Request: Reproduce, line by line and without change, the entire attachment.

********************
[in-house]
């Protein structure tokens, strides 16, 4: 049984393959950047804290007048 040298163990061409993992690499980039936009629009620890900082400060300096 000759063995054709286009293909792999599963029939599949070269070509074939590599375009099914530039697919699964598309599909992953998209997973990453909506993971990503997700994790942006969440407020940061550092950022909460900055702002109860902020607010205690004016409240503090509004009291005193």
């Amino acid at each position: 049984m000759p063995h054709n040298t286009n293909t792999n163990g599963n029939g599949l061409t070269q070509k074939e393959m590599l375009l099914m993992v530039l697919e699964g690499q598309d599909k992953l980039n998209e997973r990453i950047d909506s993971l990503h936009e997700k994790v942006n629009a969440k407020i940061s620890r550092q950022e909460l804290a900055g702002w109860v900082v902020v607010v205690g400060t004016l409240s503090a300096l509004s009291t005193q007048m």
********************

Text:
[in-house]
């Protein structure tokens, strides 16, 4: 049984393959950047804290007048 040298163990061409993992690499980039936009629009620890900082400060300096 000759063995054709286009293909792999599963029939599949070269070509074939590599375009099914530039697919699964598309599909992953998209997973990453909506993971990503997700994790942006969440407020940061550092950022909460900055702002109860902020607010205690004016409240503090509004009291005193």
């Amino acid at each position: 049984m000759p063995h054709n040298t286009n293909t792999n163990g599963n029939g599949l061409t070269q070509k074939e393959m590599l375009l099914m993992v530039l697919e699964g690499q598309d599909k992953l980039n998209e997973r990453i950047d909506s993971l990503h936009e997700k994790v942006n629009a969440k407020i940061s620890r550092q950022e909460l804290a900055g702002w109860v900082v902020v607010v205690g400060t004016l409240s503090a300096l509004s009291t005193q007048m």